Detroit has gone to the wall and news agencies are laughing about it. Fox Business Network announced on Monday, “The Motown city is singing the blues.” But few others are seeing the joke. There's a sense that it is positioned on the frontier of neo-liberal capitalism – not like a Deadwood frontier, frakking gas in North Dakota. This isn't about untold riches. Detroit is on the edge, pushed any further and it'll fall.
In its economic boom Motor City produced the biggest recording artists and housed one of the great record labels that will ever exist. Never again will there be a Tamla Motown, nor car insurance salesman more withered than Iggy Pop. And there will never be an act more peerless than Drexciya, whose place in the pantheon was once summed up to me as "the Beatles… Kraftwerk… Drexciya."
The golden age of the city is well and truly over. As Detroit born Charlie LeDuff, a Pulitzer winning, big rat hunting writer observes, "It is an eerie and angry place of deserted factories and abandoned homes and forgotten people. Trees and switchgrass and wild animals have come back to reclaim their rightful places. Coyotes are here. The pigeons have left. A city the size of San Francisco and Manhattan could neatly fit into Detroit's vacant lots." In his book Detroit: An American Autopsy, LeDuff argues that bureaucratic corruption and arson are systemic, while revealing how the police covered up the highest murder rate in the US.
The challenge seems impossible. The White House announced last week, "We remain committed to continuing our strong partnership with Detroit, as it works to recover and revitalise and maintain its status as one of America's great cities." One would think the relationship between Washington and Detroit would be akin to that of a head and its limb. Seemingly not, Vice-president Joe Biden told reporters: "Can we help Detroit? We don't know."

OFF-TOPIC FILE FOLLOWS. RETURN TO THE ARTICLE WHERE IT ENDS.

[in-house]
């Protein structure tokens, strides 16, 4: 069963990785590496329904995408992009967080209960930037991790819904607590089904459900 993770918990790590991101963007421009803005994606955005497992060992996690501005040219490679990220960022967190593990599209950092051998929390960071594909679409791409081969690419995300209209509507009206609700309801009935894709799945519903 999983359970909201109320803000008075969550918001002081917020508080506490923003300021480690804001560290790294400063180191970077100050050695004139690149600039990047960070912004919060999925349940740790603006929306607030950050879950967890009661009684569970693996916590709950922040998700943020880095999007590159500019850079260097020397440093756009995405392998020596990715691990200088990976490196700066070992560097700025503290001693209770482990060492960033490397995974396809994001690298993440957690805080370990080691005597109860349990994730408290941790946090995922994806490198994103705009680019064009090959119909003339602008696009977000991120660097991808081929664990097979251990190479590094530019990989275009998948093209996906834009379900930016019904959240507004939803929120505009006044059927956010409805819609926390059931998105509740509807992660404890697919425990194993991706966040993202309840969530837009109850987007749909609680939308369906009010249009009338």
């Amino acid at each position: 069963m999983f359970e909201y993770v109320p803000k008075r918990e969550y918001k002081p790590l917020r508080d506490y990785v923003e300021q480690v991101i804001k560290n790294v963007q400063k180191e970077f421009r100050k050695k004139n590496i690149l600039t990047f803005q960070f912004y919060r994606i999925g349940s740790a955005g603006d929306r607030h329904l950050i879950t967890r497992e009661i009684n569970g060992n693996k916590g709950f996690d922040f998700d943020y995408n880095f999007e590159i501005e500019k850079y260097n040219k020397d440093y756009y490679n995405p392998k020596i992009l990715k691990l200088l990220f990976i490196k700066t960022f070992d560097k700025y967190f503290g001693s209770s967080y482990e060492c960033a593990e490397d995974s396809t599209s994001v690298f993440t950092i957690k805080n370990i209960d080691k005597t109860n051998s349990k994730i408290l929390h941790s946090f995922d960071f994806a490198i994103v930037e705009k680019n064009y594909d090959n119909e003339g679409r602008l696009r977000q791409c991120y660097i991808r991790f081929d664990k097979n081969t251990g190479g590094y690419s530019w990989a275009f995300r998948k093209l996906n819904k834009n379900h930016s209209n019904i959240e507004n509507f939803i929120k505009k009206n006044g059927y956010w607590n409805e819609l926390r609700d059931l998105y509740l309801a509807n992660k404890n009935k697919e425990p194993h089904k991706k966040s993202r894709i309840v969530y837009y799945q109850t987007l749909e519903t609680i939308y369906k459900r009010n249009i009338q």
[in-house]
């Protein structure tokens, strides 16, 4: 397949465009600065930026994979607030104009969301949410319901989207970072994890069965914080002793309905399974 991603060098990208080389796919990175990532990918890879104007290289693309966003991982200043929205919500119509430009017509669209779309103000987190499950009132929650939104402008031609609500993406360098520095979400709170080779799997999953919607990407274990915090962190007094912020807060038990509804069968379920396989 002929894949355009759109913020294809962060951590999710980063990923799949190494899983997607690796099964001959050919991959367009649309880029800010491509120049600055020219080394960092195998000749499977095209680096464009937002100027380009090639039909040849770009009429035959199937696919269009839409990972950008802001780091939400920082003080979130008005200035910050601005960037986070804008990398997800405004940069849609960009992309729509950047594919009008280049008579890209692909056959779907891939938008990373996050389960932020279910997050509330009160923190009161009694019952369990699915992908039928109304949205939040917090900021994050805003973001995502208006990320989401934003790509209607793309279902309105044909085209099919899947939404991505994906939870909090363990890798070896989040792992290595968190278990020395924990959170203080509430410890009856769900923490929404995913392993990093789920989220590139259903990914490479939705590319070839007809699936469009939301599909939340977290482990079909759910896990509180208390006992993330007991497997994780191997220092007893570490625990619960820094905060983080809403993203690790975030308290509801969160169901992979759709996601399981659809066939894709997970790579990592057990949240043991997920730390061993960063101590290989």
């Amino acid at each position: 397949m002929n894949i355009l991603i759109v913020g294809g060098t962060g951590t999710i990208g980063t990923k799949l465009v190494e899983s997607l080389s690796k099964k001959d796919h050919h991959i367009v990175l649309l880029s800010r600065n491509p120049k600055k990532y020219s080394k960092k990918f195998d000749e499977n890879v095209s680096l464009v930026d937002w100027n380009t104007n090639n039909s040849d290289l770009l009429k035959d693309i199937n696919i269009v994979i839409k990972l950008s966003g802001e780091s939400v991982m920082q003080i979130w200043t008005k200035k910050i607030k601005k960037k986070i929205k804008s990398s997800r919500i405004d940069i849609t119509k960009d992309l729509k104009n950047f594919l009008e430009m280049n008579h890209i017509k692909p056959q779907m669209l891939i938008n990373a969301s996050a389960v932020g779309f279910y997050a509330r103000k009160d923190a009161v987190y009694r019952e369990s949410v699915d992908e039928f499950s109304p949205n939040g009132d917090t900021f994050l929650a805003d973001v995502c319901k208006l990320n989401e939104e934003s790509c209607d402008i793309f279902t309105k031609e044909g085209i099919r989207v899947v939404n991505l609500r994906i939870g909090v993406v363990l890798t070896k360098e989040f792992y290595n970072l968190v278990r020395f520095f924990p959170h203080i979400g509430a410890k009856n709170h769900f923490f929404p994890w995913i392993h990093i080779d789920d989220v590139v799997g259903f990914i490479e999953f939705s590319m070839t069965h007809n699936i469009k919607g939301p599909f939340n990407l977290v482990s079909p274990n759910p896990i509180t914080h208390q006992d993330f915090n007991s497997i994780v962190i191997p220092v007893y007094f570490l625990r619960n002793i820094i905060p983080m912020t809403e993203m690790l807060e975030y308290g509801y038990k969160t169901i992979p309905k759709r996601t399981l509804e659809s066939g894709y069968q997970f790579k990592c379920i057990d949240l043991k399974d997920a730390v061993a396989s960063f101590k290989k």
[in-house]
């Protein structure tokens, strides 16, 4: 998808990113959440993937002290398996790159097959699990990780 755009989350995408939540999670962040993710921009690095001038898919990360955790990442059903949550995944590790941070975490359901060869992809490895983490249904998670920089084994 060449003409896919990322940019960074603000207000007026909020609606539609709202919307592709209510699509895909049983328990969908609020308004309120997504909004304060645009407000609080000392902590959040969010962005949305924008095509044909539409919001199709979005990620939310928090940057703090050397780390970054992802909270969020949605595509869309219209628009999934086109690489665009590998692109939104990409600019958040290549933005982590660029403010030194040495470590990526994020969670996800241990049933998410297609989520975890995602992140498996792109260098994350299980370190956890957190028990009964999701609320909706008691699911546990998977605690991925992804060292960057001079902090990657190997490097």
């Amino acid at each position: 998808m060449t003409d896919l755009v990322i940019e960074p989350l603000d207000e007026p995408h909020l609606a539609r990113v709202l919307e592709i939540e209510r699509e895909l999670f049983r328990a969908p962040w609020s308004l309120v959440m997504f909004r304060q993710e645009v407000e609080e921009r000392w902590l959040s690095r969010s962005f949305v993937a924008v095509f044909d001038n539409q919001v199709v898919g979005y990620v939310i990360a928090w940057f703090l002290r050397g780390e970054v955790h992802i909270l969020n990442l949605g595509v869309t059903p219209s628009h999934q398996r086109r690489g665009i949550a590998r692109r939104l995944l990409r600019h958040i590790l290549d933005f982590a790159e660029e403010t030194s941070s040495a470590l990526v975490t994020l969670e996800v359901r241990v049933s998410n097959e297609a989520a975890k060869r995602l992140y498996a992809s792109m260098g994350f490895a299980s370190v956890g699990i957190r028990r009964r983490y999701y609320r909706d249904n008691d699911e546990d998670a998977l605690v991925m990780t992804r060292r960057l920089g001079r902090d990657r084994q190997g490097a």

But behind the strife, the beat goes on. A central paradox can be found in a maxim for the city's music scene: make a hit record or go hungry. As such, Detroit continues to offer a rich variety of gold standard artists. Musicians that cannot be ignored. Among the fresh faces are Kyle Hall, Danny Brown, and Matthew Dear. Kyle is the undisputed torch bearer for the city's techno scene. Once viewed as a wunderkind, through releases on his label Wild Oats he is now recognised as one of the greats. Danny is a comparatively zeitgeist-y artist, capturing the mayhem and the absurdities of modern life. He is stupid, vibrant, and loving. Behind his toothy grin and wild hair there's a tenderness (as well as an unfiltered pornographic mind). Matthew Dear is a revered electronic musician around the world. Equally, older acts such as Terrence Dixon, DJ Stingray, Andrés, Guilty Simpson and Apollo Brown continue to produce incredible music, even if their salad days are behind them.
But who are the new kids on the block? Who's worth keeping an eye on? Are they really singing the blues? Here's a small selection of what Detroit sounds like today: